After experimentning with several usable but not ideal powders, Calhoon tried Blue Dot. The result is nearly magic. In a 223, with Hornet-weight bullets of 45 grains, he got 2800 fps with sub-MOA accuracy and next to no recoil. Very high shot-to-shot consistency indicates that the load works at near-normal pressure. These are reduced velocity loads, but NOT reduced pressure loads!

The concept works with light bullets in other cases, too. (Although I have not verified the safety of loads in the 22-250 or 243) I refer you to that article for exact load data. Click on Reloading in the green column at left.
  #6  
Old 09-28-2001, 10:30 AM
Canadian Connection Canadian Connection is offline
 
Join Date: Feb 2001
Location: Minnedosa Manitoba Canada
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I have been reading over these posts as well as the artical that RR has on his sight. Realy interesting reading. I was wondering if Blue Dot will also work as well in a 20" fifle barrel at reduced velosities IE sub-sonic? Or do we risk eratic thing happening as the bullet fights its way out the barrel? So in trying to totally understand the principles and apply it to one of my projects, 7mmRemBR, 20" barrel with gain twist. With the apropriate load and the bullet seated just on the lands to create enough presure so as not to get blow back around the case neck, the gain twist will allow the bullet to quickly proceed down the barrel, ( would there be a problem with the bullet entering the fastest twist after the peak of the preasure curve?) could Blue Dot be used to launch a 7mm Hormady 162g A-Max at sub-sonic velosities? Although the bullet is long it has minimal bearing surface for its weight/lenght and the twist was specially done to stabilize this lenght of bullet at this speed. Apreciate any feed back.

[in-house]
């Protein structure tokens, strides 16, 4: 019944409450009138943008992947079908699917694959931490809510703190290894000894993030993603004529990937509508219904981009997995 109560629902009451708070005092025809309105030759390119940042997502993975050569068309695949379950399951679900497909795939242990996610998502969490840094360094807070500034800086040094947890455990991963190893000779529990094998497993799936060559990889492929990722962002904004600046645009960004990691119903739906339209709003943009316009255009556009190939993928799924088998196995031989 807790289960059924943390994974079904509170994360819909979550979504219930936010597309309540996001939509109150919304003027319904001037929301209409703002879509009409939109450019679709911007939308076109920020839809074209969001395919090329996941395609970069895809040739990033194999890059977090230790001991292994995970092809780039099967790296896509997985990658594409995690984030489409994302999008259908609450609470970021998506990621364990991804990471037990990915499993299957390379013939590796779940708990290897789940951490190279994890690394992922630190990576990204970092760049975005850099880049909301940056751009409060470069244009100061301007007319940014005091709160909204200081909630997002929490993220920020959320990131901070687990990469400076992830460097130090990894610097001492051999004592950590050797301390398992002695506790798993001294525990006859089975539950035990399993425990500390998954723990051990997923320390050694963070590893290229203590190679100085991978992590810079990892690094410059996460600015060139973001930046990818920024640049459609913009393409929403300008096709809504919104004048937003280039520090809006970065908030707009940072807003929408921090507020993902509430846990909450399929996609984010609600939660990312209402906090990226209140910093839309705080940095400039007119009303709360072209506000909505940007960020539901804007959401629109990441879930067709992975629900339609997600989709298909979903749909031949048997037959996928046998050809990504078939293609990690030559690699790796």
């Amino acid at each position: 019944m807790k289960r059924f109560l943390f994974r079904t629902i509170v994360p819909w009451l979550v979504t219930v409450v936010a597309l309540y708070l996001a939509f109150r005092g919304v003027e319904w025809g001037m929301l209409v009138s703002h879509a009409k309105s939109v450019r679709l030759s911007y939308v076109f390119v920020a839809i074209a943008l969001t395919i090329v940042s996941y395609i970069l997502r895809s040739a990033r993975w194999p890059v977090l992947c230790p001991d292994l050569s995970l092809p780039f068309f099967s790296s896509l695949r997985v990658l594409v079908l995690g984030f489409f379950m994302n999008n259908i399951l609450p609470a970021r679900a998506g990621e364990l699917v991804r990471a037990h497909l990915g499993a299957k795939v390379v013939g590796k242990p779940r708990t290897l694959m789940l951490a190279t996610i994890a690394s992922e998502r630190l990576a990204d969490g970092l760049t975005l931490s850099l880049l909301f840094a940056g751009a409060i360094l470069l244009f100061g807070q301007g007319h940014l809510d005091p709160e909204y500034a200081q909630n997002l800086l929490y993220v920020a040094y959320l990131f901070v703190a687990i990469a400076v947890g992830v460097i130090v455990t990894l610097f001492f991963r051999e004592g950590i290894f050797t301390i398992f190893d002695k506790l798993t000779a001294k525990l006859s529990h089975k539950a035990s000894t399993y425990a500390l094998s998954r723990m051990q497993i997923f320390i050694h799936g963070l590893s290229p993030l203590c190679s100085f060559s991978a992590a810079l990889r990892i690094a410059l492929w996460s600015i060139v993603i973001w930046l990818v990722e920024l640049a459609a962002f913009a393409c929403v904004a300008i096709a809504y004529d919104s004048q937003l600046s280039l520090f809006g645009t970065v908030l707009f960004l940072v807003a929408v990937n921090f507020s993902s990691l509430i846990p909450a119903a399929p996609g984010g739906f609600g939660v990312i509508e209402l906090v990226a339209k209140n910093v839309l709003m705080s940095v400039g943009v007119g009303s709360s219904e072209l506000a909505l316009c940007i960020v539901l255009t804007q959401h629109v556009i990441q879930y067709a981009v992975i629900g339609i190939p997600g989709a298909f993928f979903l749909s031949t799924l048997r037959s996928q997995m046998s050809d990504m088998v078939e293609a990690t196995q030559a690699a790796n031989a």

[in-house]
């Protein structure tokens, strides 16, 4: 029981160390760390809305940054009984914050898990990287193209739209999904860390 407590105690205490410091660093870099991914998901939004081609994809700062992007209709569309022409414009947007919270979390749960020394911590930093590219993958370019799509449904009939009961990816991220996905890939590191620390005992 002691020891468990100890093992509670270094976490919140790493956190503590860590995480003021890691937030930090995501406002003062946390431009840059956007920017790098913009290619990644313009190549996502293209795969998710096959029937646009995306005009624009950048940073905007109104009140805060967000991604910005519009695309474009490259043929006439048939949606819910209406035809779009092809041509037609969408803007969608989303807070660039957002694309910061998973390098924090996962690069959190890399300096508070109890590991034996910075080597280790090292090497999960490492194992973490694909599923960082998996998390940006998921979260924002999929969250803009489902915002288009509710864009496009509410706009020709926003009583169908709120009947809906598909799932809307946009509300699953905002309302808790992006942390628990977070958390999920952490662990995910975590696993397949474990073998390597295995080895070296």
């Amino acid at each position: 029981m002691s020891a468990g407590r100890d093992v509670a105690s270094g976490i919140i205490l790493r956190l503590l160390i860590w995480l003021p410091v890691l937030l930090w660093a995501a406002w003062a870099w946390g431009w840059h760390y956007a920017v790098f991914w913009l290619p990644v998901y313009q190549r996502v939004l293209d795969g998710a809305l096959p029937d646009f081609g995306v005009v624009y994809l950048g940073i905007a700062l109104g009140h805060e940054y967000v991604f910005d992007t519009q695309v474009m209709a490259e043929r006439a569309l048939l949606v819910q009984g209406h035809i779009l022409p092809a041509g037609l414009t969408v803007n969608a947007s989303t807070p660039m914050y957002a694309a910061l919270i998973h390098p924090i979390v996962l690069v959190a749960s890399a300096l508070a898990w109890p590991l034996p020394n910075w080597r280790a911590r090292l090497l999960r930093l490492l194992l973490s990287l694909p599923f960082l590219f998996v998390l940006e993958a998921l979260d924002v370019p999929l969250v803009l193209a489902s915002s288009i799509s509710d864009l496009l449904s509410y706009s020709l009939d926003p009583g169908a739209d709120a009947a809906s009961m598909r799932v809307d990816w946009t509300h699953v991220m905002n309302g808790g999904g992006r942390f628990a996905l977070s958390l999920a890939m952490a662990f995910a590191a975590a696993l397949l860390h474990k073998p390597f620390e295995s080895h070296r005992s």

#7  
Old 09-28-2001, 01:55 PM
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Canadian Connection,
I would be careful running subsonic velocities.
I remember reading an article on running centrefires at sub velocities and they used lead bullets, not jacketed ones, it was something to do with jacketed bullets getting stuck in the barrel.
Can't help you much more but if I find the article I'll let you know more.
rgds UKF.
  #8  
Old 09-28-2001, 06:16 PM
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Thanks, UK! I have never done any work with cartridges larger than .223 using BlueDot. I have received reports about using it in the 22-250 and 243, some with great results. But I'd be very hesitant about discussing any other cartridge.

However, I can report this: I have also done rather extensive work with RedDot in rifles. In ANY rifle of 30-caliber and up, and with normal bullet weights for the cartridge, 13.0 of RedDot makes a great low-velocity load. It will work with either cast or jacketed bullets, cast giving slightly higher velocities. Example: in my 308, 13.0 RedDot gives me 1650 fps with the Laser-Cast 170 cast bullet, and 1600 with mil surplus 147 FMJs.

I believe (again, haven't personally tried) that 13.0 of RedDot would be a good safe practice load in the 7 Mag, and that you could also use 13.0 of BlueDot in it. You could work up from there, to perhaps 19.0 or 20.0 of BlueDot (NOT RedDot). Or you could work DOWN to perhaps 8.0 of RedDot to get even lower velocities. But start at 13.0 either way.